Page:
Length: 13.6 miles
Elevation Gain: 4,371 ft.
Time: approx. 10 hours
Grade: A (For views, difficulty, and trail quality)
Three weeks ago I had an austin bunionectomy, meaning that I won’t get another good hike in for at least two to three months! With the upcoming hiatus, I spent 10 days in Colorado, where I did two great hikes to mountain lakes and two 14ers. The real highlight of the trip was the Great American Beer Festival — I spent four hours trying about 65 beers, most of which were of incredibly high quality.
I’ve seen many hikers and trail-runners go to Colorado and do nothing but 14ers, which is a real shame — hikes to mountain lakes can be just as tough (and in fact, tougher), provide more variety, and have incredible views. But my favorite hike this trip was a 14er: Mount Massive. We did Missouri Lakes in the Holy Cross Wilderness (An awesome hike and a close second!) and stayed overnight in Leadville, CO. We enjoyed post-hike pizza and wings at High Mountain Pies (The wings were very good — and from a Buffalo native, that’s saying something.), but everything else in Leadville, including the new distillery, was closed. That morning, we started off the day with breakfast and coffee at City on a Hill, this mountain town’s token high-quality coffee shop, and then we headed to the mountain for a long hike with a ton of elevation gain. Unlike other 14ers I’ve done, Mount Massive’s trailhead is not halfway up the mountain. The Mount Massive Trailhead is at 10,050 feet and about 7 miles from the summit. The road in was in pretty bad shape and I don’t recommend attempting without four-wheel drive.
We used the book Colorado’s Fourteeners and the TI map for Mount Massive Wilderness.
We had hoped to hike the loop option from this trailhead, by turning left roughly a mile into the Colorado Trail and approaching the main massive summit from the southern summits, but this trail does not seem to exist anymore. Even using the GPS coordinates and my watch, we couldn’t find it. So, we ended up doing the out-and-back option. Since it was mid-week and in October, we only saw two groups of two to three people on the mountain and a few campers on the way down.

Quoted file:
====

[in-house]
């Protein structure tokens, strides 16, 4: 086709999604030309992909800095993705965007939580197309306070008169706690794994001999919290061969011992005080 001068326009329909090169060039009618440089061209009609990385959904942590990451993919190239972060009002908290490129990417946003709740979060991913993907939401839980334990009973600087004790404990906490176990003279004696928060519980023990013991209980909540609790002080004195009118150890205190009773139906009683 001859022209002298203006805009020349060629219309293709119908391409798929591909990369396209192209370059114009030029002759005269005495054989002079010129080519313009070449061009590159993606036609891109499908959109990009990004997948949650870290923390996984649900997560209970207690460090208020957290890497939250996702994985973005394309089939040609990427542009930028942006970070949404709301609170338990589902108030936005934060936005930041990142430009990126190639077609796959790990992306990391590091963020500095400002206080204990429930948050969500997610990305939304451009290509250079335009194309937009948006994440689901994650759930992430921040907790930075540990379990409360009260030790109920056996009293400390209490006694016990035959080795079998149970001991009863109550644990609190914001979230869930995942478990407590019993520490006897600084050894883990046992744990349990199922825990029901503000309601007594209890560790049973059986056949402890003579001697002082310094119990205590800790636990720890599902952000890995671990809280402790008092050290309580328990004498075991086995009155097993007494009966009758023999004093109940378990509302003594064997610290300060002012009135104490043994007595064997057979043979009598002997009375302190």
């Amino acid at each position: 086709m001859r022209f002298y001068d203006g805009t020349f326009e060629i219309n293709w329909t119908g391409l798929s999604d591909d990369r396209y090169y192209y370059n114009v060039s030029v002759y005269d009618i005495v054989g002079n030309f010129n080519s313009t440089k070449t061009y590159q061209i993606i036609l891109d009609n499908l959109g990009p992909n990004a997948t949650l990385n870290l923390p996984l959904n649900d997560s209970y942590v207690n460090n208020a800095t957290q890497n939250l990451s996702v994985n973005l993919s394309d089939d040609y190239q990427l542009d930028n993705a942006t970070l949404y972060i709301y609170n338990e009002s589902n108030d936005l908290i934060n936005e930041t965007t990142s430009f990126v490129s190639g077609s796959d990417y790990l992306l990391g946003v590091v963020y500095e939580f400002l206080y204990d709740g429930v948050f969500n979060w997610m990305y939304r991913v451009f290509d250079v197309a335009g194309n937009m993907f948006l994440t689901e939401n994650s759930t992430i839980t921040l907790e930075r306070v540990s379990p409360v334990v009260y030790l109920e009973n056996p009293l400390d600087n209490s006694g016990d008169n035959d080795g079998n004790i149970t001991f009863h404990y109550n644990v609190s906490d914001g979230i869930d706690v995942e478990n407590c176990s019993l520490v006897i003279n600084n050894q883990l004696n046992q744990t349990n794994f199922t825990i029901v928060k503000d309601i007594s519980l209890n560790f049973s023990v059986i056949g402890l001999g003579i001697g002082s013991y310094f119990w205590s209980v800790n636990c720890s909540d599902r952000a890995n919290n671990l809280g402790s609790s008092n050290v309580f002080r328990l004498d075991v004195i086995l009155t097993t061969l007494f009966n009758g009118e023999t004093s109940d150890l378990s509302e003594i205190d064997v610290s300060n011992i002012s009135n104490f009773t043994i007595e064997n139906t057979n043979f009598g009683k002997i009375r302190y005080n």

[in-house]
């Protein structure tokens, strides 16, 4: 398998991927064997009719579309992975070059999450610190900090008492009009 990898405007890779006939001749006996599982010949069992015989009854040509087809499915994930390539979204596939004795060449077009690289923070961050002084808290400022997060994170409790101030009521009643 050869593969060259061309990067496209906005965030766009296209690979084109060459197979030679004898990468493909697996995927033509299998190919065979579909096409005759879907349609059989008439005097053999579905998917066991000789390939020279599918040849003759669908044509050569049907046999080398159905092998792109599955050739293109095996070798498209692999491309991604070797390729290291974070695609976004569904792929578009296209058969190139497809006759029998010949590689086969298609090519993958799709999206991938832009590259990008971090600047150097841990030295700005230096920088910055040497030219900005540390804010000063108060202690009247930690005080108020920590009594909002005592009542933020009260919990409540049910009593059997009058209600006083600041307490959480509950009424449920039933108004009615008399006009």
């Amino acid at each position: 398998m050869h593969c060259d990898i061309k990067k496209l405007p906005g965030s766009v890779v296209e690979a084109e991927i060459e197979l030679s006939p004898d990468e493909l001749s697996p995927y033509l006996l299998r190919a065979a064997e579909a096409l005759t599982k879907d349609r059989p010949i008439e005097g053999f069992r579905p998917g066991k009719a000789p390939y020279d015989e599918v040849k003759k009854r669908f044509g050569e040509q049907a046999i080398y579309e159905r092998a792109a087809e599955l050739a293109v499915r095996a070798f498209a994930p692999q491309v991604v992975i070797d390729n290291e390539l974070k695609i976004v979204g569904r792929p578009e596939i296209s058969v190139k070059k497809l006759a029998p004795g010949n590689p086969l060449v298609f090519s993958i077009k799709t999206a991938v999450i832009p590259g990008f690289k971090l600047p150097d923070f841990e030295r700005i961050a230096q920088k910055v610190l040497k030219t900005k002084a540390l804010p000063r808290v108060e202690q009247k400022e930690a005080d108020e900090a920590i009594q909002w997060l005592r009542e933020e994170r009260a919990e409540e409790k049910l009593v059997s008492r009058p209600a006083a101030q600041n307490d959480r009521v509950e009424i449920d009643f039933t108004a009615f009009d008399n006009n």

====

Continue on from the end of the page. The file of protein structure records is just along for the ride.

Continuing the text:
The directions for this hike are easy: Hike 3.3 miles from the trailhead on the Colorado Trail, turn left onto the Mount Massive Trail, elevation 11,260. Follow to the summit. But, I recommend to always be prepared with a topo map. The trail was easy to be found except when it was covered in a foot of snow, but that’s to be expected in Colorado in October.
Our day varied in temperature by 30 degrees; it was cold at the start, but once we were above the treeline, the warm sun made me wish I had a t-shirt on. The climb up the pass/saddle was long but not difficult, except for the patches of snow and ice. The BF and I discussed how this hike was so much easier than our mountain lake hike the day before. Then we hit the ridge trail and I saw just how much farther we had to go to reach the summit. Our earlier claim debunked, the half mile from the saddle to the summit took nearly an hour and a half. I’m sure in the summer, it’s much quicker, but the ice and snow made for a slow finish. There was hardly any snow on the mountain, but you know how snow lingers on trails.
There are several false summits and the views on this hike are hard to beat.
What a great climb. Lots of variety, great views of Leadville, Mt. Elbert, and the Mosquito Range. We didn’t linger at the summit because of how slow the footing was and we wanted to make it to the car before dark. That said, we ran into a few idiots on the way down who were a good three to four hours behind us and didn’t even bring lights. Seriously considered alerting forest service, but it was closed due to the government shut-down.
All in all, one of my favorite hikes due to how long and challenging it was. When we finally finished, we stopped at Two Guns Distillery for a shot of whiskey — a proverbial tipping of the hat to VHTRC.
Staying in Colorado for a week? I recommend Quandry Peak for an easier 14er; the “Presidentials”: Democrat, Cameron, Lincoln, Bross, Missouri Lakes in Holy Cross Wilderness (an excellent 14 mile loop); and Deluge Lake in Eagle’s Nest wilderness.